A Small Peek Into the Autrey Scrapbook, 1912

Last week I wrote about the images in the Autrey’s scrapbook that were taken at Girard College in Philadelphia, the only plausible Rice connection I could think of. Today I unapologetically offer just a wee taste of other wonders contained on those pages that have nothing at all to do with Rice history. The scrapbook documents a 1912 family trip to the cities of the northeast. Someone brought along a pretty good camera and put it to good use, photographing many places and scenes that are still well known today. The combination of familiarity and strangeness is arresting and my reaction to seeing them the first time was something like shock.

The Atlantic City boardwalk:

Boston Garden:

The Hotel Astor, Times Square area. I don’t know what’s there now, but I do know this is long gone:

It looks like the Autreys left the northeast by ship, sailing down to Key West (I somehow neglected to scan any images taken there) and from there to Cuba before heading home to Galveston. There are several pages of pictures taken in Havana, mostly unlabeled. This looks to be Havana Cathedral:

This is my favorite of the whole bunch –the first game of the 1912 World Series at the Polo Grounds! If I recall correctly this would have been a brand new stadium, the earlier iteration having burned in, I think, 1911. It was a great series, maybe one of the greatest. This looks like the ceremonial first pitch–but there’s someone in the batter’s box:

Bonus: Signs of life.

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6 Responses to A Small Peek Into the Autrey Scrapbook, 1912

  1. Robert Brazile says:

    Generally referred to as the “Public Garden” around here, the “Boston Garden” being reserved for the former home of the Bruins and Celtics.

  2. Don H. Johnson says:

    I’ll bet the picture shows batting practice.

  3. almadenmike says:

    In the old days, a ceremonial first pitch was made from the front row of the grandstand, where the honored notable seat was located.

    This article contains a photo from the 1912 World Series captioned: “For Game One, Mayor William Jay Gaynor threw out the first pitch, sitting alongside the mustachioed Massachusetts governor Eugene Foss.” (https://www.boweryboyshistory.com/2012/10/panic-at-polo-grounds-first-boston-new.html)

    The home-plate umpire is not in position in the posted photo, so possibly this photo shows some pre-game warmup tosses, with one of the pitcher’s teammates standing at the plate to simulate realistic conditions?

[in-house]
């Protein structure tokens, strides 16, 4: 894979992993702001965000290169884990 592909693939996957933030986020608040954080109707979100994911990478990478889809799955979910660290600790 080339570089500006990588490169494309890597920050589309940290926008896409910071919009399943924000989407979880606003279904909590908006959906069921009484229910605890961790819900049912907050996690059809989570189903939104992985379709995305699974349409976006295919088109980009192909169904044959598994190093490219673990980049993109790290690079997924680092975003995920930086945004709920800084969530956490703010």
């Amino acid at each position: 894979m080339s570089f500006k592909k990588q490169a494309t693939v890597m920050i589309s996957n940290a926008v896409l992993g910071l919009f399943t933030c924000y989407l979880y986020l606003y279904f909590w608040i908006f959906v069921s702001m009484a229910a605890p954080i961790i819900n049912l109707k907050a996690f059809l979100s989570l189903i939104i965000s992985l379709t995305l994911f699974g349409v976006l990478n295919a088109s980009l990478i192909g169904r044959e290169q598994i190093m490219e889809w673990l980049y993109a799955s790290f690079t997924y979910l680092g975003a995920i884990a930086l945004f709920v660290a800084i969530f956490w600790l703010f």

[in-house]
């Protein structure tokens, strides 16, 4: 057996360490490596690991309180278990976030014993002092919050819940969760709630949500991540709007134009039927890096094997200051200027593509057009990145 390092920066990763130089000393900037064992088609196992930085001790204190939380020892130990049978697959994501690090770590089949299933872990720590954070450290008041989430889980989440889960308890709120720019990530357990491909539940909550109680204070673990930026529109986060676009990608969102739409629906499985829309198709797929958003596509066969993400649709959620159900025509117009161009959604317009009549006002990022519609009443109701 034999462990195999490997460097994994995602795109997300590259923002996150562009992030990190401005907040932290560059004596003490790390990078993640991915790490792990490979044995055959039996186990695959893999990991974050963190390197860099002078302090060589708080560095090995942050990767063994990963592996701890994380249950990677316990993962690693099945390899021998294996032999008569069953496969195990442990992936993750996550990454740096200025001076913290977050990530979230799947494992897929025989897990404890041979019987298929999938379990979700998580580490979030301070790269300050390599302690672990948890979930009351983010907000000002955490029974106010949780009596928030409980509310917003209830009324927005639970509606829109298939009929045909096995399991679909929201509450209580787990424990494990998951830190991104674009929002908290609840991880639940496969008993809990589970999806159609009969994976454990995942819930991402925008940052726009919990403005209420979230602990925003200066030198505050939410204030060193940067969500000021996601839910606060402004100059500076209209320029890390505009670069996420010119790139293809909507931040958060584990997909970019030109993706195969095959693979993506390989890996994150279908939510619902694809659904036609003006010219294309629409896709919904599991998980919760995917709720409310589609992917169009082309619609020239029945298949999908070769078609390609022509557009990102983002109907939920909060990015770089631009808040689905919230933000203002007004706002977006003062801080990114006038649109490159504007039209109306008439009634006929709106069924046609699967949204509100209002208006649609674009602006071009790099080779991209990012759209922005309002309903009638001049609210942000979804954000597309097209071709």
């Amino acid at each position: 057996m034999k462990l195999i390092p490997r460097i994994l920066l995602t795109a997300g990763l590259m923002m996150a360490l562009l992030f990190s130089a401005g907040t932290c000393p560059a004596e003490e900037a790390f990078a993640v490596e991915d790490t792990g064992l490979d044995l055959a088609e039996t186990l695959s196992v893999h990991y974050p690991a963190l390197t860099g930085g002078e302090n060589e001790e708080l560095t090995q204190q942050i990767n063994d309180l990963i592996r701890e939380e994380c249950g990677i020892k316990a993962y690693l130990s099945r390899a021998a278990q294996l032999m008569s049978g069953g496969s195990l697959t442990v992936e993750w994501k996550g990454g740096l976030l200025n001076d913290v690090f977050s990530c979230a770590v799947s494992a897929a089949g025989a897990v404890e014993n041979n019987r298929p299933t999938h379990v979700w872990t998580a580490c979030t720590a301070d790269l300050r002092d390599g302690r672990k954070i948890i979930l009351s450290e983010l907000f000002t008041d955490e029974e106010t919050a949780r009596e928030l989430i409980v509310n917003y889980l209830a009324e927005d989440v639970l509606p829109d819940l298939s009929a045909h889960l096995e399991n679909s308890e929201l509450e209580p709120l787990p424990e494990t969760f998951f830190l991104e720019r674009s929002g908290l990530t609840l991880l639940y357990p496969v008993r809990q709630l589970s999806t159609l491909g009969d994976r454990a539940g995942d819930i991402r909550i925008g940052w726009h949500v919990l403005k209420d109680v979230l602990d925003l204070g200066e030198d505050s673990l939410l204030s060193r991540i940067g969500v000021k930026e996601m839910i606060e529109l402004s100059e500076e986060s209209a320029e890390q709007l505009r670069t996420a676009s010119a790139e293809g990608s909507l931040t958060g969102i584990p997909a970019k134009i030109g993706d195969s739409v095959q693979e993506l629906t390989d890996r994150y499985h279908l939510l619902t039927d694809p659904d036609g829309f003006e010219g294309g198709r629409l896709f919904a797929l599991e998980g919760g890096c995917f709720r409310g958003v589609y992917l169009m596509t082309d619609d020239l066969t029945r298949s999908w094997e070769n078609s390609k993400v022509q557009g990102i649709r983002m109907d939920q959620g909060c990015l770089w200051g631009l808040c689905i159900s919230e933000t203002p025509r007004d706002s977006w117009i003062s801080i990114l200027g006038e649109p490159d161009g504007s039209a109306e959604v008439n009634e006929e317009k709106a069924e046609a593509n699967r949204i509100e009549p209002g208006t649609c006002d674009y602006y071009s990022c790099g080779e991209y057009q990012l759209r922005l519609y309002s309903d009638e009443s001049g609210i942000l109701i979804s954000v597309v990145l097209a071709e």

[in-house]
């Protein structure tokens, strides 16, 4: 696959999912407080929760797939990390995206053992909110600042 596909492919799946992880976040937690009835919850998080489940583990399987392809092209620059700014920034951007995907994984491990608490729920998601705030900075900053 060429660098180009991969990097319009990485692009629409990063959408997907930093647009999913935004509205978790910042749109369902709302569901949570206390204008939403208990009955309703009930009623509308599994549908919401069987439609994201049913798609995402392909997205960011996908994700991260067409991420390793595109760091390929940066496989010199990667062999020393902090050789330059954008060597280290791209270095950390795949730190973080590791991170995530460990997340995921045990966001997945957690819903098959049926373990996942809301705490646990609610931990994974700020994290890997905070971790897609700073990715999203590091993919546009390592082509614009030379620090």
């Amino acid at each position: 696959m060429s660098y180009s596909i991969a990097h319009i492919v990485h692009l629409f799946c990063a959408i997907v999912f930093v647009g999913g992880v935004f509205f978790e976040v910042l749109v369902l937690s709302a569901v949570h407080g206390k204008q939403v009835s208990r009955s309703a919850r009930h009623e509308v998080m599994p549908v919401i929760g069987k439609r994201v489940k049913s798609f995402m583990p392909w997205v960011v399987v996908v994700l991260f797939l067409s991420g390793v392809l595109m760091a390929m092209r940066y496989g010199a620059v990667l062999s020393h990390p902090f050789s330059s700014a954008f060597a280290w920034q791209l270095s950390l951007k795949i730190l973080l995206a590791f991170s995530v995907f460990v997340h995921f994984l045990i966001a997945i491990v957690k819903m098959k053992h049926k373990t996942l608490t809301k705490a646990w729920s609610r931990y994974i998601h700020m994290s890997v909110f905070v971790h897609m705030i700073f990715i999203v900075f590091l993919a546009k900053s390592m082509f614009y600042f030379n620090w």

In the Oct 9, 1912, New York Times, a reporter noted that “It seemed as though all the photographers east of the Mississippi River were present. They delayed the game seven minutes taking pictures of players and notables.” (https://www.newspapers.com/image/22204674)

    The Giant’s manager surprised its fans by starting rookie pitcher Charles Monroe “Jeff” Tesreau. At 6-2, the New York Times reporter dubbed him “the Ozark Colossus.” One news report said his first pitch of the game sailed over the head of Boston’s leadoff batter, future Hall of Famer Harry Hooper. (He was a left-handed batter, however, so that’s not Hooper at the plate in the posted photo.)

    1912 was the first full year of play at the fourth version of the Polo Grounds. The third version had burned down on April 14, 1911, and the Giants resumed play there with partially complete grandstands on June 28. (https://www.ballparksofbaseball.com/ballparks/polo-grounds)

  4. almadenmike says:

    The Hotel Astor was in operation from 1904 through 1967 (https://en.wikipedia.org/wiki/Hotel_Astor_(New_York_City))

    Its former site — the block bounded by Broadway, Astor Plaza, West 44th St., and West 45th St. — is now occupied by the 54-story office tower, One Astor Plaza, which was completed in 1972. (https://goo.gl/maps/Du12VazMkJGEams47)

  5. Steve Lukingbeal, Hsnszen ‘76 says:

    So cool.

  6. Bill Peebles, Hanszen '70 says:

    Those are wonderfully preserved photographs. Please show some more.

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